Amazon's Giant Push Into Machine Learning
Written by Sue Gee   
Thursday, 30 November 2017

Amazon SageMaker, a fully managed service for the machine learning process; AWS DeepLens, a deep learning-enabled wireless video camera and four new machine learning application services were announced on the third day of this year's AWS re:Invent and are a direct challenge to Google and Microsoft.

Until now when we've put Amazon and Machine Learning together in the same sentence it has generally been in the context of recommendation systems. Indeed, when Amazon Machine Learning was introduced at 2015's AWS re:Invent recommendations based on purchases was used as the main illustration. This has changed overnight with a range of new products and services announced by AWS CEO Andy Jassy. Now Amazon is poised to take advantage of its position as the leading cloud provider to penetrate areas of machine learning and artificial intelligence currently dominated by Microsoft and Google.

Introducing SageMaker, Amazon uses a by now familiar refrain:

Today, implementing machine learning is complex, involves a great deal of trial and error, and requires specialized skills. Developers and data scientists must first visualize, transform, and pre-process data to get it into a format that an algorithm can use to train a model. 

We know how it goes on - training models needs  massive amounts of computer power and huge investment of time, a lot of effort and guesswork goes into each stage. Then deployment needs a different set of specialized skills.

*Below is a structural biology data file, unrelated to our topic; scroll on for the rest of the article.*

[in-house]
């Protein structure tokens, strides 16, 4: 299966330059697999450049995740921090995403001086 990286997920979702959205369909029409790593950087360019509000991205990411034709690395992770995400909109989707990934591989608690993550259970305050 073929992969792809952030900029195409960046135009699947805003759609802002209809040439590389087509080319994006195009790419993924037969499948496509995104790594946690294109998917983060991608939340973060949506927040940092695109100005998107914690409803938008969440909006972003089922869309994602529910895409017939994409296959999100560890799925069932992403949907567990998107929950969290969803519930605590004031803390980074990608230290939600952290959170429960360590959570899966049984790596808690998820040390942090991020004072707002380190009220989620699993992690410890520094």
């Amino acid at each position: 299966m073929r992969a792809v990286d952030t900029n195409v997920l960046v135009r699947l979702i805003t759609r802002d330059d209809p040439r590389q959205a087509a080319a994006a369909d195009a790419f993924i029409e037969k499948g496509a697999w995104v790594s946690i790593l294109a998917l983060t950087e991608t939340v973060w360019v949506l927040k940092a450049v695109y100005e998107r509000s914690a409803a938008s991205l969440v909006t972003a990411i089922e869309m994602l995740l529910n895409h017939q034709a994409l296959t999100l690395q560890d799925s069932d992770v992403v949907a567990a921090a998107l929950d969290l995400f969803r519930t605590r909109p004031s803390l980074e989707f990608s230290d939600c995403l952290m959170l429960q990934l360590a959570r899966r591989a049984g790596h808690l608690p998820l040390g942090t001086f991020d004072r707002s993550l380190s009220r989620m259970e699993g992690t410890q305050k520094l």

A fully managed service, SageMaker is Amazon's solution for eliminating the:

"heavy lifting and guesswork from each step of the machine learning process"




It has three main components which can be used in isolation or as an end-to-end process:

  • Authoring: Zero-setup hosted Jupyter notebook IDEs for data exploration, cleaning, and preprocessing. You can run these on general instance types or GPU powered instances.
  • Model Training: A distributed model building, training, and validation service. You can use built-in common supervised and unsupervised learning algorithms and frameworks or create your own training with Docker containers. The training can scale to tens of instances to support faster model building. Training data is read from S3 and model artifacts are put into S3. The model artifacts are the data dependent model parameters, not the code that allows you to make inferences from your model.
  • Model Hosting: A model hosting service with HTTPs endpoints for invoking your models to get realtime inferences. These endpoints can scale to support traffic and allow you to A/B test multiple models simultaneously. Again, you can construct these endpoints using the built-in SDK or provide your own configurations with Docker images.

Commenting on SageMaker, Swami Sivasubramanian, VP of Machine Learning, AWS, said:

"Our original vision for AWS was to enable any individual in his or her dorm room or garage to have access to the same technology, tools, scale, and cost structure as the largest companies in the world. Our vision for machine learning is no different, we want all developers to be able to use machine learning much more expansively and successfully, irrespective of their machine learning skill level. Amazon SageMaker removes a lot of the muck and complexity involved in machine learning to allow developers to easily get started and become competent in building, training, and deploying models." 

Andy Jassy's introduction to SageMaker has more details:


Sivasubramanian also explained how the four new machine learning applications are a natural extension to AWS:

"Today, customers are storing more data than ever before, using Amazon Simple Storage Service (Amazon S3) as their scalable, reliable, and secure data lake. These customers want to put this data to use for their organization and customers, and to do so they need easy-to-use tools and technologies to unlock the intelligence residing within this data. We're excited to deliver four new machine learning application services that will help developers immediately start creating a new generation of intelligent apps that can see, hear, speak, and interact with the world around them."